Rise of Modern Parkour

One of the Storror members clears a roof gap while filming Roof Culture Asia.


One of the Storror members clears a roof gap while filming Roof Culture Asia.

Parkour originated in France, on the outskirts of Paris in the 1990’s and has matured into a vibrant street culture that flourishes in certain parts of the world today. The Pioneer of Parkour, David Bell, began by running, jumping and climbing over obstacles in the streets of Paris, developing the art of moving.

These original developers of parkour called themselves traceurs and tackled the streets of France to develop new methods of moving as well as new ways of using the objects around them. Not much is know about this era of parkour as the sport was still underground and had not yet come into the mainstream, which it still hasn’t fully assimilated into.

Their original Yamikazi group developed the original parkour style, a brute force form of movement that praises heavy impacts and pure power. This style has since been refined so that athletes do not take as much of a beating, limiting injury. Since the early years of parkour the movement has continued to evolve and the sport now cherishes smoothness and complexity over mere force and power.

Parkour really began to blow up when it hit the big screen with the film Yamazaki, the first parkour movie. Prior to that, parkour technique had been featured in films through the likes of Jackie Chan and Bruce Lee, but had never come to the public in its pure form. Even today, the reality of parkour is unknown to the public. Freerunners will post movies and montages of their work, but those videos have rarely hit the mainstream, with Storror’s Roof Culture Asia being a major exception.

Chan and Lee performed in an era of parkour that was incredibly hard on the body. The safety roll had not been invented yet and the parkour movement consisted of many heavy movements. Due to this fact, freerunners had to be tough to sustain heavy impacts on the daily over the course of their careers.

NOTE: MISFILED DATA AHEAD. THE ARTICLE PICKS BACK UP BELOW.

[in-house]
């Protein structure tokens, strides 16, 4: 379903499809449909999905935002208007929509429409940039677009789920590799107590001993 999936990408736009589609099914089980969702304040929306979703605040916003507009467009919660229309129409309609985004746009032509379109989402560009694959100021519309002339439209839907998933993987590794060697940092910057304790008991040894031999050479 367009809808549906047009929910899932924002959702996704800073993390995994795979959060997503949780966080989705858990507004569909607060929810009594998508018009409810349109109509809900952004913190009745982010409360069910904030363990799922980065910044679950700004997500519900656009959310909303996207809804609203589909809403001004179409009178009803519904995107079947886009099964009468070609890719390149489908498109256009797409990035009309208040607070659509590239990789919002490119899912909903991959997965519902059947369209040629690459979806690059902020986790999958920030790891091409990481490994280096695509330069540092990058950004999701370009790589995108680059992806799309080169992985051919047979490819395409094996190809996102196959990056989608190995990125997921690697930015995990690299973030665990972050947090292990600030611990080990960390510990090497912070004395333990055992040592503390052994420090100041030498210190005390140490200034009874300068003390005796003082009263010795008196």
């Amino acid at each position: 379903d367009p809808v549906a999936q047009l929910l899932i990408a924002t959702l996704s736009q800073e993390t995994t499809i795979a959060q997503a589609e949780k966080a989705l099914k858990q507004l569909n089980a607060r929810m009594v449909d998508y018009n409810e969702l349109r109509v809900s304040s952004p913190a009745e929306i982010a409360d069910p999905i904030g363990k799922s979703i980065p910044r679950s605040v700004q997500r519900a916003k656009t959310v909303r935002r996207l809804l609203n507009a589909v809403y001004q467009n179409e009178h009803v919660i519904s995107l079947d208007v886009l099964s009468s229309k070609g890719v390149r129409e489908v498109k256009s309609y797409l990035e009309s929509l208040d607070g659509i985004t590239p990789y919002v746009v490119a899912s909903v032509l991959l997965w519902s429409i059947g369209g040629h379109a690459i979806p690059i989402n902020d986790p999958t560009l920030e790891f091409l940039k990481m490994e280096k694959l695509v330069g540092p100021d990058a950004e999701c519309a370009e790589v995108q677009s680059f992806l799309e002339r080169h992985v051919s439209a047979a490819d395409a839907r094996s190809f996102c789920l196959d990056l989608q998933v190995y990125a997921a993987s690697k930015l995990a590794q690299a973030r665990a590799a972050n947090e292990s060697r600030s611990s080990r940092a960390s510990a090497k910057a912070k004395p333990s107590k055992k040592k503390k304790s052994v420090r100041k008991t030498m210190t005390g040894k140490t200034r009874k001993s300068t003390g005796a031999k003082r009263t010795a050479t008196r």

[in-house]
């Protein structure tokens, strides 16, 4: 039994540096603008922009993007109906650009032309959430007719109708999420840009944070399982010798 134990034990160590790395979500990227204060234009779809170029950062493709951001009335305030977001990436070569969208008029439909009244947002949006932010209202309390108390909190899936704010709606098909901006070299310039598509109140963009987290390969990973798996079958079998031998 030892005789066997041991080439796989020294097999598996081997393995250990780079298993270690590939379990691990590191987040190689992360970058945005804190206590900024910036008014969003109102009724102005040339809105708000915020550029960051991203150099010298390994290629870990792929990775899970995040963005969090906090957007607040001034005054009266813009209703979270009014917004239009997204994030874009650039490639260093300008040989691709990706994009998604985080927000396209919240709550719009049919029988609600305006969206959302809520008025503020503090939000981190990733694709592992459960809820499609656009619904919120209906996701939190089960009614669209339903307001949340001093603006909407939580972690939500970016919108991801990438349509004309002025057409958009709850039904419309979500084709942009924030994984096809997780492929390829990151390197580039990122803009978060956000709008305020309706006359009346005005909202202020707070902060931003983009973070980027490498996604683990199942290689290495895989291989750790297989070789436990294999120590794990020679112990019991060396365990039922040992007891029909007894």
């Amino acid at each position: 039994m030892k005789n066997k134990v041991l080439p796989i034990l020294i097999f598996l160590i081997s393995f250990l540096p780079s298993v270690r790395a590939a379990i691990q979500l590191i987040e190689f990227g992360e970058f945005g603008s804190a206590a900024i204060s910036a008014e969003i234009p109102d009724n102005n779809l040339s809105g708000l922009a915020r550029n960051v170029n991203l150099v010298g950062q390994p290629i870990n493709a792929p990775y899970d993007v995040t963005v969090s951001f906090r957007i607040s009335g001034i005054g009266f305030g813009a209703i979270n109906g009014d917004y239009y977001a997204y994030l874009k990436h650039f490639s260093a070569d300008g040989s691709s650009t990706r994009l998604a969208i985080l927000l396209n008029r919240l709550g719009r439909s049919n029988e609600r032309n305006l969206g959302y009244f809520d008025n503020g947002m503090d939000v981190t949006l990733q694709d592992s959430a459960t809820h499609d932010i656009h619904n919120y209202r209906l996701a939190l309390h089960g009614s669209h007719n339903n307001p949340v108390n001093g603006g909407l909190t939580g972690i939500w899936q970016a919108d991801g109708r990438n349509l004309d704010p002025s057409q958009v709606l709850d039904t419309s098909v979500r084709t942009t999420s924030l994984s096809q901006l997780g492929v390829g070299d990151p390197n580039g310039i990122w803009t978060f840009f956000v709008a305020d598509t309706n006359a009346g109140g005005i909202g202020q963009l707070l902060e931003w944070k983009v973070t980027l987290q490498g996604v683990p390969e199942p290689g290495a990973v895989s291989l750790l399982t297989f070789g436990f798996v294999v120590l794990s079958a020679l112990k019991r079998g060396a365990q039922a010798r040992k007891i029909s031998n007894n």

As the sport of parkour has matured, its publicity and skill level increased drastically. Now athletes are attempting movements that were never considered possible before. This shift has been due to a revolution of safety in parkour as well as the younger generation of athletes bringing their own perspective to the parkour community.

The 2000’s were a time of major innovation for the sport as the safety roll came into use. Runners improved their climb ups and new skills were constantly being discovered. However, the 2010’s have proved to be the most incredible decade for the sport as these innovations have been taken to the highest level by athletes across the sport.

Alongside the growth of parkour techniques, a variety of factors have started to push the culture and movement of parkour into the mainstream. Still, the community is split in their view of parkour coming into the societal view.

In an exchange I had with Sacha Powell from the Storror group, he explained to me that “the Parkour community is very diverse – On one end of the spectrum the culture is very gritty and underground – similar to skateboarding. On the other side, there’s a lot of people pushing the online mainstream side of things – sometimes to a cringy level.”

Parkour embodies both the counterculture of skating and the mainstream street scene at the same time. Different groups influence certain aspects of the culture, with the Storror group being one that has taken Parkour into the mainstream.

Parkour originally took on the counterculture of the time with oversized tees and baggy pants but has evolved into a much more sophisticated style over the years. Groups have launched their own parkour clothing lines, but the distinct parkour style still remains variable and fresh.